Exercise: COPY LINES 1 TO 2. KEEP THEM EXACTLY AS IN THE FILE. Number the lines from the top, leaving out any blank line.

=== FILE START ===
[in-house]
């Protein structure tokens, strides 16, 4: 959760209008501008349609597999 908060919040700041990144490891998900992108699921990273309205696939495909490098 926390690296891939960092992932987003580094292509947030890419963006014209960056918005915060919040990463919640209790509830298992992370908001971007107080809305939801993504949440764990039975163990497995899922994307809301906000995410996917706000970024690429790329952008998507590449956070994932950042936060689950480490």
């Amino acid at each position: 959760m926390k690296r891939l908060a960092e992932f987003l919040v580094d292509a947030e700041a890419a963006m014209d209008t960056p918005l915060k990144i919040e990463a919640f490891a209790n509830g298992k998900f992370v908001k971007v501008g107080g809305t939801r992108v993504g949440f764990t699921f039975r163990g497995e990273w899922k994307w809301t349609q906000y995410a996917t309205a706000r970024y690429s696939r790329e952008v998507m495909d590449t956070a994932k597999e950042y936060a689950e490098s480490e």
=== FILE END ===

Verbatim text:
[in-house]
């Protein structure tokens, strides 16, 4: 959760209008501008349609597999 908060919040700041990144490891998900992108699921990273309205696939495909490098 926390690296891939960092992932987003580094292509947030890419963006014209960056918005915060919040990463919640209790509830298992992370908001971007107080809305939801993504949440764990039975163990497995899922994307809301906000995410996917706000970024690429790329952008998507590449956070994932950042936060689950480490």